It has been suggested by many an expert that the U.S. tax code is more complicated than it needs to be. Consider property exchanges allowed under Section 1031 of the Internal Revenue Code (IRC). People often attempt to complete such exchanges only to utterly fail due to their complexity.

In short, Section 1031 allows individuals to exchange like-kind assets while simultaneously limiting tax liabilities. The transactions are subject to a strict set of rules. Run afoul of those rules and your tax bill could be quite hefty.

This post will not get into all of the potential pitfalls that could cost you money in a 1031 Exchange. Rather, it will focus on three of the most common issues. They are related to the kind of assets being exchanged, whether or not an exchange is delayed, and any additional proceeds that could result in increased tax liabilities.

Like-Kind Exchanges

A like-kind exchange is essentially a tax-deferred transaction. It allows investors and/or businesses to dispose of one asset and acquire another without immediately incurring capital gains liabilities. The rules for defining like-kind assets were fairly wide open prior to the 2017 tax reform bill.

Prior to 2017, like-kind assets could be anything from artwork to heavy equipment. As long as the acquired asset was similar in nature to the dispose asset, everything was fine. This is no longer the case. The 2017 tax bill limited like-kind exchanges to real property. In other words, you can now use 1031 Exchanges only for real estate.

Do not make the mistake of disposing of some other asset in hopes that you can avoid capital gains by acquiring a similar asset down the road. If it is not real estate, your asset doesn’t qualify.

Delayed Exchanges

In a perfect world, two people with disposable assets would exchange them straight up and be done with it. That rarely happens. Most 1031 Exchange transactions are delayed, meaning an investor disposes of one asset and then looks around for a new asset to acquire. There are two rules governing the timing of such transactions.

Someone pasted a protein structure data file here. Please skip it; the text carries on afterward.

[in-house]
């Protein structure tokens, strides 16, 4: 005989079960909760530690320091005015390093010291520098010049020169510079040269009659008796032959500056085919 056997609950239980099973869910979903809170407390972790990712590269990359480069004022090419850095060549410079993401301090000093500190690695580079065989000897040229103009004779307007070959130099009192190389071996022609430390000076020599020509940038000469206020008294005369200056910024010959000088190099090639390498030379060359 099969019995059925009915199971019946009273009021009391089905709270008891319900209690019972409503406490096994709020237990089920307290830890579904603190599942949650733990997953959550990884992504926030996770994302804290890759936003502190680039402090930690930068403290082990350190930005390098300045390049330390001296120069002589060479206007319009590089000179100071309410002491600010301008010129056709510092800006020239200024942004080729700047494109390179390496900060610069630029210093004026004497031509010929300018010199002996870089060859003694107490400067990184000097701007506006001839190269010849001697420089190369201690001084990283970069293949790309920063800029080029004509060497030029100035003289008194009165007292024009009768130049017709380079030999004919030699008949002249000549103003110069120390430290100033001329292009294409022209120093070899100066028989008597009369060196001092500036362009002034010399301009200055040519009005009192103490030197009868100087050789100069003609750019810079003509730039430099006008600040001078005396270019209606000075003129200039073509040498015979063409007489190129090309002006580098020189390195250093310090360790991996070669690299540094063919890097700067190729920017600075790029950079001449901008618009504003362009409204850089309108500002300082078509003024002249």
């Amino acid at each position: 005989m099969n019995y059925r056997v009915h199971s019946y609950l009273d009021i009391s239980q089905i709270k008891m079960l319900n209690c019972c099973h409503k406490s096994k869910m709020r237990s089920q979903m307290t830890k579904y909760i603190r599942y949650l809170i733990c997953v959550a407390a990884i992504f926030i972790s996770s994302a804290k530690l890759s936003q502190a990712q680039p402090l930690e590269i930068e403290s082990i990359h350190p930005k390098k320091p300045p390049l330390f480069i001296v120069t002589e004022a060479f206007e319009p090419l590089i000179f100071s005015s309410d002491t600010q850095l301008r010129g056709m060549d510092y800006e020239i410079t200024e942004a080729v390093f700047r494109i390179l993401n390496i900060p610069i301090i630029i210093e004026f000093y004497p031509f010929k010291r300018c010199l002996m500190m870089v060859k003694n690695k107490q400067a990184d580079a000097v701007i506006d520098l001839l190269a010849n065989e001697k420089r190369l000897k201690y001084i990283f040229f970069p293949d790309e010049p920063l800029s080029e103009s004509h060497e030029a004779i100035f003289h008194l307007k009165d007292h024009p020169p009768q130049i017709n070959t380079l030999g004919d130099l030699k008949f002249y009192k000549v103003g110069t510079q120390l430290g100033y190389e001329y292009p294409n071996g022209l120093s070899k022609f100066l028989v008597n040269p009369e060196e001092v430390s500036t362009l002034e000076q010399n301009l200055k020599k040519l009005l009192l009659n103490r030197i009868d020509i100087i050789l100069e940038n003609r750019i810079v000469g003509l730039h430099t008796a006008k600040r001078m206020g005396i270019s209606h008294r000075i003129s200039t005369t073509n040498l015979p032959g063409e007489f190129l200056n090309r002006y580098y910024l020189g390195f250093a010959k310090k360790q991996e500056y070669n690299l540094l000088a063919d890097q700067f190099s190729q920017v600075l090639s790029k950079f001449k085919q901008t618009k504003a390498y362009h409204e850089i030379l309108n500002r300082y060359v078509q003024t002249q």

The first rule gives you 45 days to designate a replacement property. The second rule gives you 180 days to close on that property. People get into trouble because they cannot close on their deals fast enough. They find a property they want, but their bank moves too slowly.

Salt Lake City’s Actium Partners says one option for such a scenario is to secure a hard money loan. Hard money can facilitate closing the deal on time. Then the investor can seek out traditional funding to pay back the hard money loan.

Cash and Debt Considerations

The third thing that gets investors in trouble is something known as ‘boot’. Boot is monetary gain resulting from the difference between the sale proceeds of the disposed property and the cost of obtaining the replacement property.

Let’s say you had a $500,000 mortgage on the property you disposed of. The new property you acquire comes with a $400,000 mortgage. You are left with $100,000 less in mortgage debt. This is considered boot, and it is taxable. Incidentally, there are several other ways to wind up with boot. Any type of added value considered boot is taxed as capital gains.

This post has barely scratched the surface of 1031 Exchanges. Despite the 2017 tax bill simplifying the rules somewhat, 1031 Exchanges are still quite complex. Any investor or property owner looking to complete such a transaction would do well to consult a tax attorney first. Otherwise, a hefty tax bill could be waiting just around the corner.

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